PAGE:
Newly proposed legislation will require states to focus federal resources in areas where there have been an increase in pedestrian fatalities or injuries, one politician said.
U.S Rep. Joseph Crowley created the Pedestrian Fatalities Reduction Act of 2014 to help prevent another traffic fatality from occurring on New York City streets.
Crowley made the announcement on the corner where 11-year-old Miguel Torres was fatally struck in December of 2012 as he was crossing Northern Boulevard to get to school. Last October 3-year-old Olvin Jahir Figueroa was killed crossing Northern Boulevard near Junction Boulevard with his mom. In December 8-year-old Noshat Nahian was killed crossing the busy street on the way to his Woodside school.
“The recent string in traffic related deaths in and around Queens demands our immediate attention to find solutions,” Crowley said. “We need to ensure the federal highway safety funds at their disposal are put toward achieving our goal of reducing pedestrian fatalities to zero.”
States are currently required to submit a Strategic Highway Safety Plan to the Federal Highway Administration for them to receive federal highway safety funds. This state-wide plan is used by state transportation departments to look at safety needs and decide where to make investments.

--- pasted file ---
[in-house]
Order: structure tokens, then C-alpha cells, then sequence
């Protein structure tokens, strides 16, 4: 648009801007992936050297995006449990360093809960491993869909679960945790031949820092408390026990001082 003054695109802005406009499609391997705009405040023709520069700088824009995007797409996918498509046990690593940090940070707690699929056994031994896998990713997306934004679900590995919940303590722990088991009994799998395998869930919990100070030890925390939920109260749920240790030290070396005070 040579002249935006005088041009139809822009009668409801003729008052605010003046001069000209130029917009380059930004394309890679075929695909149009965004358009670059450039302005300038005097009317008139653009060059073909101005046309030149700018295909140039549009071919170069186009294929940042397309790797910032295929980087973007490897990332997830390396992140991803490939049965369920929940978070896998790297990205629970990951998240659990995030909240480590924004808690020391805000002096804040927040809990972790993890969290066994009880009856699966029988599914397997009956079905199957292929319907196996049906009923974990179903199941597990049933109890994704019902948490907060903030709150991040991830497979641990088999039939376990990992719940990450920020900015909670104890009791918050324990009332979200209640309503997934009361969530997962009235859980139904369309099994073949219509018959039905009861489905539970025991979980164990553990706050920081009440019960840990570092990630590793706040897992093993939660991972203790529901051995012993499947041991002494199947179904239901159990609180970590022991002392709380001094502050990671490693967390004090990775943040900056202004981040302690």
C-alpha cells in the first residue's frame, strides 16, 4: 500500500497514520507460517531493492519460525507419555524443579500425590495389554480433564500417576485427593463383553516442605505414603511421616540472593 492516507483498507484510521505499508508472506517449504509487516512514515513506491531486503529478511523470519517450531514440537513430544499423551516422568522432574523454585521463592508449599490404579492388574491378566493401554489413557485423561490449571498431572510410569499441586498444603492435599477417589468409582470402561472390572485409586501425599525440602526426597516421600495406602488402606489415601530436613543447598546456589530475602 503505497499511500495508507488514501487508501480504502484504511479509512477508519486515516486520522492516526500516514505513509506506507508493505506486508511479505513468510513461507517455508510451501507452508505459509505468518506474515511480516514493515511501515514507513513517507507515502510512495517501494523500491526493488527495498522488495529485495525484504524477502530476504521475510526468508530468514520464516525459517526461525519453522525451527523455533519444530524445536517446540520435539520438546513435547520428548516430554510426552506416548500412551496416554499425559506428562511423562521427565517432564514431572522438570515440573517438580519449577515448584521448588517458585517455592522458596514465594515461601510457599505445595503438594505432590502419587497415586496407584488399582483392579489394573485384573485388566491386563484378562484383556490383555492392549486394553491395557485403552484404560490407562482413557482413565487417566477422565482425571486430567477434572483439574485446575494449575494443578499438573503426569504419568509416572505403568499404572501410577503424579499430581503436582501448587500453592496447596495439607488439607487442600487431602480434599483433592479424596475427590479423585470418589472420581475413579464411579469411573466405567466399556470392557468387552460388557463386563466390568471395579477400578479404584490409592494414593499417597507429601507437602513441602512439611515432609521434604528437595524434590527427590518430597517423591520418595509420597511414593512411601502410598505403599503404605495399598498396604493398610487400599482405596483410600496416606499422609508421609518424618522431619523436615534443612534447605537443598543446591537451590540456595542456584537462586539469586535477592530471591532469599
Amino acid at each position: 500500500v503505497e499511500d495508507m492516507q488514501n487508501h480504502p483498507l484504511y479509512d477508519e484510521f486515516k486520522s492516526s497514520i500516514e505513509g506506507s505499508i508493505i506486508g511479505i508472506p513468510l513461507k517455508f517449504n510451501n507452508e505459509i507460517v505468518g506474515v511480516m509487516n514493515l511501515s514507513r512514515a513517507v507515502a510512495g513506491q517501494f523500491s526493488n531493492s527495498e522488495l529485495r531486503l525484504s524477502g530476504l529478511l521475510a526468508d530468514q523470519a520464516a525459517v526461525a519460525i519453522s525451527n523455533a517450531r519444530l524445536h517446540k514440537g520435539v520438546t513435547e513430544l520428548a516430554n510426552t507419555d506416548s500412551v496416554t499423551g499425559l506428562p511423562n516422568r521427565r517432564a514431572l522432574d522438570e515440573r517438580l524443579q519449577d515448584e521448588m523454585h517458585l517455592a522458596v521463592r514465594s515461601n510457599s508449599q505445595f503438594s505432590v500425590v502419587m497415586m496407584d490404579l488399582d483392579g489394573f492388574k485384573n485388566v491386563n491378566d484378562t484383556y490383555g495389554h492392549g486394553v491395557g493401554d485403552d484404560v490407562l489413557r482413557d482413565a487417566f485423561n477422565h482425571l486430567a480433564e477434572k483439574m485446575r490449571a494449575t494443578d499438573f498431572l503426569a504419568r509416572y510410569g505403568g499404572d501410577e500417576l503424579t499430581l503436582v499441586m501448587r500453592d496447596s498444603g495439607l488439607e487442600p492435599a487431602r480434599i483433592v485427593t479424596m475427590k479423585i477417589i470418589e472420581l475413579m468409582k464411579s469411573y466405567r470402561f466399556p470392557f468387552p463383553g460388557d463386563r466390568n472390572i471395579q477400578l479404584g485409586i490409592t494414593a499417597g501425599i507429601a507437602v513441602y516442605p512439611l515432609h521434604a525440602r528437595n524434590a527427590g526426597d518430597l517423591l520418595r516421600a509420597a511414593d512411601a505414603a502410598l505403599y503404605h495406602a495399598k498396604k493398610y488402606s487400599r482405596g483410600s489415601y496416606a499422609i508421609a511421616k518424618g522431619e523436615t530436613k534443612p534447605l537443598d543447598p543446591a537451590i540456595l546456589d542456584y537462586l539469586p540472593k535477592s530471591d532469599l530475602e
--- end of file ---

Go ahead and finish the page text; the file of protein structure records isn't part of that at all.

The Pedestrian Fatalities Reduction Act of 2014 will require the safety plan to include statistics on pedestrian injuries and fatalities, and each state must show how it expects to address any increases at both state and county levels.
“Pedestrian safety is a vitally important issue for my district and citywide,” said Councilman Daniel Dromm, who has worked with the Department of Transportation to implement neighborhood slow zones and other safety improvements. “However, more can always be done and this legislation would give some much needed funding to this tragic problem.”
The new legislation is also expected to update the federal handbook, which local and state transportation departments use when gathering highway safety data, in order to include items that will promote safety for pedestrians and cyclists.
“For too long, the people of New York City have seen repeated injuries in areas that have been proven to be dangerous and high risk,” said Cristina Furlong of the group Make Queens Safer. “With the passing of this legislation, New York will be able to provide the resources necessary to transform our dangerous streets.”